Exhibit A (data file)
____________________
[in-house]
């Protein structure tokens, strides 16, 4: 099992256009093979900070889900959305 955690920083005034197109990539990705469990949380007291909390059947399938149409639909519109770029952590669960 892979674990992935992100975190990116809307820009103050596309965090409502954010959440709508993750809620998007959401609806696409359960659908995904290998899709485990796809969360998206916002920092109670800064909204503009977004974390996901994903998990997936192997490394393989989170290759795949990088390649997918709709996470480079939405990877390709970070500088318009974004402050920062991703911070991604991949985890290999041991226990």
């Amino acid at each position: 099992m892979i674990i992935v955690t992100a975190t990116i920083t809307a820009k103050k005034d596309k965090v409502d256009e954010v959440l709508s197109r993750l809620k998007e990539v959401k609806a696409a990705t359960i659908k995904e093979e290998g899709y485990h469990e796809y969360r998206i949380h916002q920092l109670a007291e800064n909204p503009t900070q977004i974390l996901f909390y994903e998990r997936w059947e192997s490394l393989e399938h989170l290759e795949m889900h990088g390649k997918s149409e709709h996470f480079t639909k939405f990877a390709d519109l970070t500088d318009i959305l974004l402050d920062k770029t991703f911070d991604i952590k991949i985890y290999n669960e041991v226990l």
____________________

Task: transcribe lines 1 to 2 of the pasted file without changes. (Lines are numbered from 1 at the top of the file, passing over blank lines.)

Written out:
[in-house]
């Protein structure tokens, strides 16, 4: 099992256009093979900070889900959305 955690920083005034197109990539990705469990949380007291909390059947399938149409639909519109770029952590669960 892979674990992935992100975190990116809307820009103050596309965090409502954010959440709508993750809620998007959401609806696409359960659908995904290998899709485990796809969360998206916002920092109670800064909204503009977004974390996901994903998990997936192997490394393989989170290759795949990088390649997918709709996470480079939405990877390709970070500088318009974004402050920062991703911070991604991949985890290999041991226990």